Intelligence, Creativity & Eye Movements
Various studies have looked at the relationship between creativity and intelligence. Fluid intelligence is defined as the ability to problem solve in novel situations, and creativity involves novelty, so there is a link, and it’s worth asking what that link is in more detail.
Divergent Thinking and Fluid Intelligence (Gf)
An overview of the literature suggests that certain components of the creative process are indeed related to fluid intelligence levels – but not all components. One component that is related is what is called divergent thinking. This is the ability to generate a lot of diverse ideas – for instance dreaming up unconventional uses for everyday objects such as bricks and newspapers. A recent study has found a correlation of 0.54.
How Can We Improve Divergent Thinking?
Elizabeth Shobe and colleagues have provided the first evidence that divergent thinking creativity is boosted by doing something that increases the communication between the two hemispheres of your brain – called ‘hemispheric cross-talk’.
The logic of their experiment is simple: It is known that ‘split brain’ patients who have had the nerve fibres joining the two hemispheres surgically cut to prevent epilepsy seizures spreading across the whole brain, have deficits on creative tasks.
Here is a case where hemispheric cross talk is impaired resulting in less creativity. Shobe and her colleagues reasoned that if hemispheric cross-talk is enhanced, this may improve creativity.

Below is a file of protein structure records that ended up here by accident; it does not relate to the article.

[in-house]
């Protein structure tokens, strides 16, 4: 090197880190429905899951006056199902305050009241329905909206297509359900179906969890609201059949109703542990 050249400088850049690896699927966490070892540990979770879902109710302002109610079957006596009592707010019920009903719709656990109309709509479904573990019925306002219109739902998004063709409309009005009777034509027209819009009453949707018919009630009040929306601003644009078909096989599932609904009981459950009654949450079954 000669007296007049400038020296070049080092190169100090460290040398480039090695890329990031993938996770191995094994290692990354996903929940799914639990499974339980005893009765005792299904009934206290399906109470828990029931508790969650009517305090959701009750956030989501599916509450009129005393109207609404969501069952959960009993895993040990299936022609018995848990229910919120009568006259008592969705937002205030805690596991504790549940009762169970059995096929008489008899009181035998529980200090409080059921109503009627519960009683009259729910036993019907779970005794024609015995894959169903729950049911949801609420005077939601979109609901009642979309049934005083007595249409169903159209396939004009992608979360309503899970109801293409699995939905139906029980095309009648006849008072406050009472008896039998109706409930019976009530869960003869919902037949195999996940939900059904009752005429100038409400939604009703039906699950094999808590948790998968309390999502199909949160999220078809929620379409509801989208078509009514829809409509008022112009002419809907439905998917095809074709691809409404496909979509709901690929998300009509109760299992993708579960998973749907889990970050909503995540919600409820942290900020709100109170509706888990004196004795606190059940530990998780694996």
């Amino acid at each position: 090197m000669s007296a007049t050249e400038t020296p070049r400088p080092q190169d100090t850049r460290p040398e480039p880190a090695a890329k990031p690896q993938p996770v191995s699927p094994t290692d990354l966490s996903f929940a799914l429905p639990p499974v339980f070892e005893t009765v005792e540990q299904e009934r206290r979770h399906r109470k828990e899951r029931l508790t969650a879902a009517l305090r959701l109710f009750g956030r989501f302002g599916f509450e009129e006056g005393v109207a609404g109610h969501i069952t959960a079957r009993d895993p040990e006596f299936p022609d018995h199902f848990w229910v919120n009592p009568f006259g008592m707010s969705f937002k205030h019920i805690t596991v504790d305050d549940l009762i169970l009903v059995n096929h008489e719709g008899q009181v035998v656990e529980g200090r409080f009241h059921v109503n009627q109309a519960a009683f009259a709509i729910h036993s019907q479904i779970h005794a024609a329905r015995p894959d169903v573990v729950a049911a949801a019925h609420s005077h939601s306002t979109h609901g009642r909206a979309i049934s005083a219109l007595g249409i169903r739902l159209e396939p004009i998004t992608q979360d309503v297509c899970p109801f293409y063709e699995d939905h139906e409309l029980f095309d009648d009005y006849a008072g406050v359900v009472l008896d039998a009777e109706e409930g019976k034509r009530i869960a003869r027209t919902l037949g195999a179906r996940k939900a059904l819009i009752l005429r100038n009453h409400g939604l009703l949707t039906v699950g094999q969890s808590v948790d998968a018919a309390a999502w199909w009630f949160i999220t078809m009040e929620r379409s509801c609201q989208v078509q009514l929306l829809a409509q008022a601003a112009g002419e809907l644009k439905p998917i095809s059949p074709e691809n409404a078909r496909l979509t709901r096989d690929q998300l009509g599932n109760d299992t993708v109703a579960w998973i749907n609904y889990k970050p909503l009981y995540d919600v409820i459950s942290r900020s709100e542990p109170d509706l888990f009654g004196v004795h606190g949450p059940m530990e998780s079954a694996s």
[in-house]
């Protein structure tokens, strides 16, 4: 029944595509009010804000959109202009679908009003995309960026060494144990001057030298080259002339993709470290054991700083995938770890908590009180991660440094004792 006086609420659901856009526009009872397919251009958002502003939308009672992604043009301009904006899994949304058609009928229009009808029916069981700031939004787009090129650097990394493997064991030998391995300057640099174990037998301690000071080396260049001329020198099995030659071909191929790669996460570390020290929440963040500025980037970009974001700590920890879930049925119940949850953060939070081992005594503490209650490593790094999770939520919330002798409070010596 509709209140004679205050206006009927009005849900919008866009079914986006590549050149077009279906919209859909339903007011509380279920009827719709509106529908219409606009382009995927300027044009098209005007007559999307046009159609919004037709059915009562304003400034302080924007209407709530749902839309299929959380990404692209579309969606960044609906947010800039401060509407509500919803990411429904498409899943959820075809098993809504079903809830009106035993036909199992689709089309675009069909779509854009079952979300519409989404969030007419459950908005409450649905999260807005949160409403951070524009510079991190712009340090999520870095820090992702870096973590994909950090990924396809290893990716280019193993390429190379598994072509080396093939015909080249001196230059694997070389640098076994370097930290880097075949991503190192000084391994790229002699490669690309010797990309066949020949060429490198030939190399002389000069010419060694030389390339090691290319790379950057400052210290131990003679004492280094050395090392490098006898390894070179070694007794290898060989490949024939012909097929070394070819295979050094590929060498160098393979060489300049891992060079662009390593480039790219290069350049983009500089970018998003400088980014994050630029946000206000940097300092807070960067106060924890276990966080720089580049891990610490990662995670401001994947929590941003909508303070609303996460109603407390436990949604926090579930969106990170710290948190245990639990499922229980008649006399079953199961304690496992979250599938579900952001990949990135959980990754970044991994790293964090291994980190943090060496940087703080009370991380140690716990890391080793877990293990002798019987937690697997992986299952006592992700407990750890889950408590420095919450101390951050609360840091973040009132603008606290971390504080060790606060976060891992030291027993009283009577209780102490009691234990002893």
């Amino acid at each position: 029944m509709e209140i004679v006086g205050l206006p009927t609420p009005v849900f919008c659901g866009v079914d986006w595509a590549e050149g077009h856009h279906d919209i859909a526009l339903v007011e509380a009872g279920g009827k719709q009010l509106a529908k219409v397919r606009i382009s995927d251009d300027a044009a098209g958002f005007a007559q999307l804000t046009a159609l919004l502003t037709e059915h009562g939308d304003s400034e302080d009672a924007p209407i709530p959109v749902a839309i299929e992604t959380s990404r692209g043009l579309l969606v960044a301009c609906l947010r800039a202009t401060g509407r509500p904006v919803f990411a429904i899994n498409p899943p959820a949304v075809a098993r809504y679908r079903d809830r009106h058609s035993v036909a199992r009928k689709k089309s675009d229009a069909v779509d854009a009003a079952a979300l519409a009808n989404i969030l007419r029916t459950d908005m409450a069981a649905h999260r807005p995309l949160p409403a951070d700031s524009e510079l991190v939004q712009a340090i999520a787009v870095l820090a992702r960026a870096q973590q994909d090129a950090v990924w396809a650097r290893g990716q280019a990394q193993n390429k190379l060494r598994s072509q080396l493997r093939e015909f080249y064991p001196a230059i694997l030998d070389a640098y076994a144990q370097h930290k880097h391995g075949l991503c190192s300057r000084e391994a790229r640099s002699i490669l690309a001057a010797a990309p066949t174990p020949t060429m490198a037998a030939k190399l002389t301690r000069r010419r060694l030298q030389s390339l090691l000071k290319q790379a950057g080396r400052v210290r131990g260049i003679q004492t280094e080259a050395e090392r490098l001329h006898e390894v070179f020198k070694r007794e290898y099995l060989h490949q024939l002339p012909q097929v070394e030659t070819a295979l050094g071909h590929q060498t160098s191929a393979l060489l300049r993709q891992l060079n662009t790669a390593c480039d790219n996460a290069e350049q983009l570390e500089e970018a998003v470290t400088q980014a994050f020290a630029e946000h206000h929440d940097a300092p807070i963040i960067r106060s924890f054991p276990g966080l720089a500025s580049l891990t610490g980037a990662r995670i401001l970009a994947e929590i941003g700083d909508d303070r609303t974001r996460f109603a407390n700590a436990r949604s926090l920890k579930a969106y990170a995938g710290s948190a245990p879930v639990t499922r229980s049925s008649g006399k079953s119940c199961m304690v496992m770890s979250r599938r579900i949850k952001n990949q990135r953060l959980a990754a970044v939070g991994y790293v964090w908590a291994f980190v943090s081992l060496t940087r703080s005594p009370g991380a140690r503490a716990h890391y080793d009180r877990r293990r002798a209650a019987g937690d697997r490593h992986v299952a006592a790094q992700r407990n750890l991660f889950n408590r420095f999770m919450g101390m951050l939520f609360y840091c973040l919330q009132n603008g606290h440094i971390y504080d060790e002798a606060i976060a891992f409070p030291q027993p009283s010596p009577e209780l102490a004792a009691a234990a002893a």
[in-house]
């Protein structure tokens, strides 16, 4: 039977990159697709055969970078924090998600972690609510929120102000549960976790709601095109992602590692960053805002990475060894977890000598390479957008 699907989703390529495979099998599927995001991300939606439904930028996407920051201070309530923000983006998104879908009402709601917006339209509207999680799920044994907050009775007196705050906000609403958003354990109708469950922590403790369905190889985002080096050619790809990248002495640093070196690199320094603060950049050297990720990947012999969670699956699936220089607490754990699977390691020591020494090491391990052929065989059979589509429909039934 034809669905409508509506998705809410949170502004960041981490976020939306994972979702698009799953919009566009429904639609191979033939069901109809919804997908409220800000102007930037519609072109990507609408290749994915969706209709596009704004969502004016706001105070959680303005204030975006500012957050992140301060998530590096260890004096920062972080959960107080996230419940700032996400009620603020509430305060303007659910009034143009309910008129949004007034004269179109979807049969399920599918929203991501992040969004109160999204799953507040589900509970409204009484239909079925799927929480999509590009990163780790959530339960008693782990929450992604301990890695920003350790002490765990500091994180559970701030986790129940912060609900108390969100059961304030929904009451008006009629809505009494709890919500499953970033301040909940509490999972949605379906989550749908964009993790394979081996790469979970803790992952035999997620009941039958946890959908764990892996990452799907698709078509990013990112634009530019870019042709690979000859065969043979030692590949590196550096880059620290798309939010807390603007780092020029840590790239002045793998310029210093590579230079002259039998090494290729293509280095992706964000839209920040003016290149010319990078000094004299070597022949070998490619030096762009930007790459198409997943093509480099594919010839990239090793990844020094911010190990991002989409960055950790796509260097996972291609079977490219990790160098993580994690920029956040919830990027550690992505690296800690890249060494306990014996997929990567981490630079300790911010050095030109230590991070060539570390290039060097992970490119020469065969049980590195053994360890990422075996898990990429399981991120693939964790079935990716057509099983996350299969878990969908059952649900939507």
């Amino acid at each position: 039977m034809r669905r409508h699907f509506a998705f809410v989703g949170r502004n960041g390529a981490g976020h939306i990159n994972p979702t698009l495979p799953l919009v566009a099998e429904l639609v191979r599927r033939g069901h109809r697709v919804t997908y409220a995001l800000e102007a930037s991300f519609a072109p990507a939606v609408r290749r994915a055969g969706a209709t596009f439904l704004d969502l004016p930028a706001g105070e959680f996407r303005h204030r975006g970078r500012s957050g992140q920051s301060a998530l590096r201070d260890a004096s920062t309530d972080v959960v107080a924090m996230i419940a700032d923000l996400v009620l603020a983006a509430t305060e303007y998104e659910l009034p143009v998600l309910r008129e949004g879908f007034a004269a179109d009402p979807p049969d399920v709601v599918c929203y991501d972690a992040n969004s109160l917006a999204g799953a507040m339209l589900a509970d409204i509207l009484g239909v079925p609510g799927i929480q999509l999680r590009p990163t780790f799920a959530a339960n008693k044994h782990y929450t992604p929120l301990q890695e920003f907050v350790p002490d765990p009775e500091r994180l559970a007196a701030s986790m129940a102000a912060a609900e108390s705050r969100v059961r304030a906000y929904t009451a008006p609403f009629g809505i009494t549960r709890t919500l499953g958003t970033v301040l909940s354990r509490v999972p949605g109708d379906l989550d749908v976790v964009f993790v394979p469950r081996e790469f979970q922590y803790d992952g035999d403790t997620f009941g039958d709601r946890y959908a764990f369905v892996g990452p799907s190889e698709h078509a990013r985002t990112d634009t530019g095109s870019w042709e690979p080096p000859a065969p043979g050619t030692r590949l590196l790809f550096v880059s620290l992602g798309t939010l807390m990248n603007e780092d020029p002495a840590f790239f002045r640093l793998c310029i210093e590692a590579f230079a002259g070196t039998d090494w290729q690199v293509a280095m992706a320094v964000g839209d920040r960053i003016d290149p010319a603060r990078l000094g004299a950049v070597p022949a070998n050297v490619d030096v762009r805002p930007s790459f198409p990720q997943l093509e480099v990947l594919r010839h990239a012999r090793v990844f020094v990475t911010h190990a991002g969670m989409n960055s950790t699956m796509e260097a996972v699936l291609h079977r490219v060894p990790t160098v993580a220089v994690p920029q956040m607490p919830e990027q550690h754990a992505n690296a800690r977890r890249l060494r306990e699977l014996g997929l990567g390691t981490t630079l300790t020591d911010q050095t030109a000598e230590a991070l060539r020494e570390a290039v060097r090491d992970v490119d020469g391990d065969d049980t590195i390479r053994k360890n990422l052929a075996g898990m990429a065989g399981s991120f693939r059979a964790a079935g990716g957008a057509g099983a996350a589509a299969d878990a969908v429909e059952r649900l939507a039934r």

What she showed in her experiment is that when people were given a creativity task requiring divergent thinking, they improved their performance simply by spending 30 seconds shifting their eyes horizontally back and forth after an initial try with the task. Shifting your eyes back and forth without moving your head increases the visual information flow between the two hemispheres.
However this effect of eye movement was only found with ‘strong handers’ – those who had one hand that is particularly dominant – not with ‘mixed handers’ who are relatively more ambidextrous.
The last twist is that ‘mixed handers’ tended to be more creative in general, suggesting there was more natural communication between their hemispheres in the first place compared to ‘strong handers’. Doing the side to side eye movements enabled the ‘strong handers’ to reach the creativity levels of the ‘mixed handers’.
How Long Did the Effects of Eye Movements Last?
Only a few minutes – 3 to 9 minutes! So to make use of this intervention in your day to day problem solving, it’s important to move your eyes again after a few minutes to keep the effect up if your creative juices have run dry!
“Our findings may not apply to more unique populations who are characterised as ‘highly creative’,” the researchers said, “nor can we conclude … that the thirty seconds bilateral eye movement task will turn an average individual into an artist, poet, scientist, philosopher, actor or sculptor. However, we certainly do propose that the … eye movement task will result in a temporary increase in strong-hander’s ability to think of creative uses for various …objects.”
Horizontal Eye Movements and Memory: Good for Strong Right Handers
These results can be seen in the light of recent research that shows that side to side eye movements aid memory performance for strongly-right handed people. However, the same eye movements impair the performance of left-handers and mixed-handers!
Shobe ER, Ross NM, & Fleck JI (2009). Influence of handedness and bilateral eye movements on creativity.Brain and cognition, 71 (3), 204-14 PMID: 19800726